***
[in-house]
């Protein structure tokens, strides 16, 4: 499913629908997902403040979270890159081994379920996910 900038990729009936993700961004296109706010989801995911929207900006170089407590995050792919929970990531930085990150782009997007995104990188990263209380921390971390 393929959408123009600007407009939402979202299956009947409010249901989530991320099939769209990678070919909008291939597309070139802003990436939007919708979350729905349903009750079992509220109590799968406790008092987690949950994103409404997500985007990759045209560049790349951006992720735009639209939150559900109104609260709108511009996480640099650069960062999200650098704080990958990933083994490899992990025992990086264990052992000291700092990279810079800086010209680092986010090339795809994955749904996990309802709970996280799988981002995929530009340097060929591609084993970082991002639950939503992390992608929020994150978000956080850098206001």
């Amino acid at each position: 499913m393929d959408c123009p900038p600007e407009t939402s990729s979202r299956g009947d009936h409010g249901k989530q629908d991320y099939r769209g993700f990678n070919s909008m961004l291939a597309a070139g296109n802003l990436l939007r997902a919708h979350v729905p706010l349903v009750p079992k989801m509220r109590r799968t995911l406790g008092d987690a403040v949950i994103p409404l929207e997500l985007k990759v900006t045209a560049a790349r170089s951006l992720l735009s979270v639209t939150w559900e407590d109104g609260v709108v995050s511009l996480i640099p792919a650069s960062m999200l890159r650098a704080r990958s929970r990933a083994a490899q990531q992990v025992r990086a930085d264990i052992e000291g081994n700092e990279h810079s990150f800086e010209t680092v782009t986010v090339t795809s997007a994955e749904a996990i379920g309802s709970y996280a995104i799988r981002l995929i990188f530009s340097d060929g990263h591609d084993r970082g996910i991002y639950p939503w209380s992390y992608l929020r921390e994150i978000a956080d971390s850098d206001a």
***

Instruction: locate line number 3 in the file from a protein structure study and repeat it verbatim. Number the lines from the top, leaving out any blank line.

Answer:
């Amino acid at each position: 499913m393929d959408c123009p900038p600007e407009t939402s990729s979202r299956g009947d009936h409010g249901k989530q629908d991320y099939r769209g993700f990678n070919s909008m961004l291939a597309a070139g296109n802003l990436l939007r997902a919708h979350v729905p706010l349903v009750p079992k989801m509220r109590r799968t995911l406790g008092d987690a403040v949950i994103p409404l929207e997500l985007k990759v900006t045209a560049a790349r170089s951006l992720l735009s979270v639209t939150w559900e407590d109104g609260v709108v995050s511009l996480i640099p792919a650069s960062m999200l890159r650098a704080r990958s929970r990933a083994a490899q990531q992990v025992r990086a930085d264990i052992e000291g081994n700092e990279h810079s990150f800086e010209t680092v782009t986010v090339t795809s997007a994955e749904a996990i379920g309802s709970y996280a995104i799988r981002l995929i990188f530009s340097d060929g990263h591609d084993r970082g996910i991002y639950p939503w209380s992390y992608l929020r921390e994150i978000a956080d971390s850098d206001a």